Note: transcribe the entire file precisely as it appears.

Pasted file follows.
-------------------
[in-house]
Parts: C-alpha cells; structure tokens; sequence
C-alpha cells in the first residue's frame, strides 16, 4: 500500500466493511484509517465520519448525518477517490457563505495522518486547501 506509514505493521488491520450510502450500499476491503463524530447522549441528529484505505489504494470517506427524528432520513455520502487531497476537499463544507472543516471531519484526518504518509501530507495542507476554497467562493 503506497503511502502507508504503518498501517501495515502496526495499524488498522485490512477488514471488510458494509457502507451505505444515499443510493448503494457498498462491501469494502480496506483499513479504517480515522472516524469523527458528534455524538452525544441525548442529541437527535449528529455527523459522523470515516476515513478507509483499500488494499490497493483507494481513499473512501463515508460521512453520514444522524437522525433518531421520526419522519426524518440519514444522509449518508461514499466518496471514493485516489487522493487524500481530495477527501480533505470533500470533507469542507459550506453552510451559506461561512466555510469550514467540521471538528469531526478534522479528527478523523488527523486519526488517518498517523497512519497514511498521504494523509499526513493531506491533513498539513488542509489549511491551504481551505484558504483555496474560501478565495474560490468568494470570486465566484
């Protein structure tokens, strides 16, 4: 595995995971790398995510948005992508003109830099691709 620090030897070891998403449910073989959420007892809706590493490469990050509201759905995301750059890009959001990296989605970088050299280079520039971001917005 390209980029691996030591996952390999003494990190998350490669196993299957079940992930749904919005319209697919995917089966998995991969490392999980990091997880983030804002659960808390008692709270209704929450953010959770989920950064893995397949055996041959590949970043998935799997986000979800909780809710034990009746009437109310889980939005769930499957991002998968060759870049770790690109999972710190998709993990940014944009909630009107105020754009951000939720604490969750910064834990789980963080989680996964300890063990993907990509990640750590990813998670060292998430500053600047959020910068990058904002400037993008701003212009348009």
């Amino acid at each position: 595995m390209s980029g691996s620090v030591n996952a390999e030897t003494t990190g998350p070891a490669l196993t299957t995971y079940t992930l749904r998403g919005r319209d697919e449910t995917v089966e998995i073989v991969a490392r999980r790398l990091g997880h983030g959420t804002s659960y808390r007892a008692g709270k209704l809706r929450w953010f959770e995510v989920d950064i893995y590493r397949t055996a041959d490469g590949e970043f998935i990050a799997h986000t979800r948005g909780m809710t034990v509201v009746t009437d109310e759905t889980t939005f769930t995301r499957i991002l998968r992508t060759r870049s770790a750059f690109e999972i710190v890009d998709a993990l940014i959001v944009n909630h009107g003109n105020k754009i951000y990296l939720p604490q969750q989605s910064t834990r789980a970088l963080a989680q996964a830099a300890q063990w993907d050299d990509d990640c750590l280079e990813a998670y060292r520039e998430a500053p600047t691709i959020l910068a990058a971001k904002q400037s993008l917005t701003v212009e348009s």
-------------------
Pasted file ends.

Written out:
[in-house]
Parts: C-alpha cells; structure tokens; sequence
C-alpha cells in the first residue's frame, strides 16, 4: 500500500466493511484509517465520519448525518477517490457563505495522518486547501 506509514505493521488491520450510502450500499476491503463524530447522549441528529484505505489504494470517506427524528432520513455520502487531497476537499463544507472543516471531519484526518504518509501530507495542507476554497467562493 503506497503511502502507508504503518498501517501495515502496526495499524488498522485490512477488514471488510458494509457502507451505505444515499443510493448503494457498498462491501469494502480496506483499513479504517480515522472516524469523527458528534455524538452525544441525548442529541437527535449528529455527523459522523470515516476515513478507509483499500488494499490497493483507494481513499473512501463515508460521512453520514444522524437522525433518531421520526419522519426524518440519514444522509449518508461514499466518496471514493485516489487522493487524500481530495477527501480533505470533500470533507469542507459550506453552510451559506461561512466555510469550514467540521471538528469531526478534522479528527478523523488527523486519526488517518498517523497512519497514511498521504494523509499526513493531506491533513498539513488542509489549511491551504481551505484558504483555496474560501478565495474560490468568494470570486465566484
């Protein structure tokens, strides 16, 4: 595995995971790398995510948005992508003109830099691709 620090030897070891998403449910073989959420007892809706590493490469990050509201759905995301750059890009959001990296989605970088050299280079520039971001917005 390209980029691996030591996952390999003494990190998350490669196993299957079940992930749904919005319209697919995917089966998995991969490392999980990091997880983030804002659960808390008692709270209704929450953010959770989920950064893995397949055996041959590949970043998935799997986000979800909780809710034990009746009437109310889980939005769930499957991002998968060759870049770790690109999972710190998709993990940014944009909630009107105020754009951000939720604490969750910064834990789980963080989680996964300890063990993907990509990640750590990813998670060292998430500053600047959020910068990058904002400037993008701003212009348009």
């Amino acid at each position: 595995m390209s980029g691996s620090v030591n996952a390999e030897t003494t990190g998350p070891a490669l196993t299957t995971y079940t992930l749904r998403g919005r319209d697919e449910t995917v089966e998995i073989v991969a490392r999980r790398l990091g997880h983030g959420t804002s659960y808390r007892a008692g709270k209704l809706r929450w953010f959770e995510v989920d950064i893995y590493r397949t055996a041959d490469g590949e970043f998935i990050a799997h986000t979800r948005g909780m809710t034990v509201v009746t009437d109310e759905t889980t939005f769930t995301r499957i991002l998968r992508t060759r870049s770790a750059f690109e999972i710190v890009d998709a993990l940014i959001v944009n909630h009107g003109n105020k754009i951000y990296l939720p604490q969750q989605s910064t834990r789980a970088l963080a989680q996964a830099a300890q063990w993907d050299d990509d990640c750590l280079e990813a998670y060292r520039e998430a500053p600047t691709i959020l910068a990058a971001k904002q400037s993008l917005t701003v212009e348009s």